I(t) is negative therefore D_{1} conducts (Fig. 1a,
b, c). During the interval t_{0}t_{1}
the current freewheels through S_{4}, resonant tank, D_{1} and
back to S_{4}. This interval is called freewheeling interval (FI). At
t = t_{1}, D_{1} and D_{2} conduct transferring the
energy stored in the inductor back to the source. As a result I(t) reduces to
zero and S_{1} and S_{2} starts conducting. This marks the beginning
of power interval. At t = t_{3}, ib (t) changes fromI_{0}t_{0}
+I_{0} and converter operation changes. The power interval ends at t
= t_{4} i.e., (t_{0}+T/2). It may be noted that in this mode
also all switches turned on at zero voltages, facilitating the use of loss less
snubber.
Mathematical analysis of converter: Following assumptions are used in
the analysis of the seriesparallel resonant converter.
• 
The switches, diodes, inductors, capacitors and snubber components
used are ideal. 

Fig. 1: 
Typical waveform in mode of operation; (a) Gate pulse (b)
V_{AB} (t) (c) I (t) and I(_{b}(t) 

Fig. 2: 
Output circuit of bridge rectifier and filter component to
resonant converter 
• 
The effects of snubber are neglected. 
• 
The inductance I_{0} is large enough to keep the load current
constant. 
• 
The high frequency transformer is ideal and has unity turns ratio.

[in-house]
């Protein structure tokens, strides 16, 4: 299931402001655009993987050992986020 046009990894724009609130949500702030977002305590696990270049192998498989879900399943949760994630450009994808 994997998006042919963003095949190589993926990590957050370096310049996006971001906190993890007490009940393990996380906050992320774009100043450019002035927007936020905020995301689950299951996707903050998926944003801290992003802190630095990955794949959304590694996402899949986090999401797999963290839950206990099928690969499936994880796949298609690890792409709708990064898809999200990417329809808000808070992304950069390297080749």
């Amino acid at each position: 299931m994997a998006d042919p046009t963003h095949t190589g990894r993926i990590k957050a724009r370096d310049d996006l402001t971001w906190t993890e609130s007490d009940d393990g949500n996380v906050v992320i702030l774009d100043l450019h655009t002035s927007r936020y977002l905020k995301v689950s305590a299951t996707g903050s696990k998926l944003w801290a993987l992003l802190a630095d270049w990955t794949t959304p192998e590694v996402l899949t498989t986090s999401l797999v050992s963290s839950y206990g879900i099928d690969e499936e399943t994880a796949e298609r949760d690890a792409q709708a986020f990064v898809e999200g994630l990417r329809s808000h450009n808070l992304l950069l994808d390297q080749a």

From Fig. 2 V_{cp} and I_{b} represent the
rms fundamental component of V_{cp} (t) and I_{b} (t), respectively.
Because of Diode Bridge rectifier and inductive filter present in the output
circuit.
The D.C. output Voltage is obtained as the average of A.C. input voltage, Vcp
(Rasid, 1998).

Fig. 3: 
PSPICE simulation of series parallel resonant converter 
ω 
= 
2πf and f is the switching frequency. 
The Fundamental Component of Diode Bridge current is calculated as (using Fourier
Analysis).
Using Eq. 1 and 2 the equivalent A.C. resistance
as seen at the I/P of the Rectifier Bridge is given by:
δ and D are related by:
The RMS fundamental component of inverter output voltage at terminal AB can
be found using the waveform shown in (Fig. 3). The duty ratio
D is defined as the ratio of the time duration for which the switch S_{1}
and S_{2} or S_{3} and S_{4} are switched on simultaneously
i.e., ton to the half of the switching period (T/2) D = ton/T/2.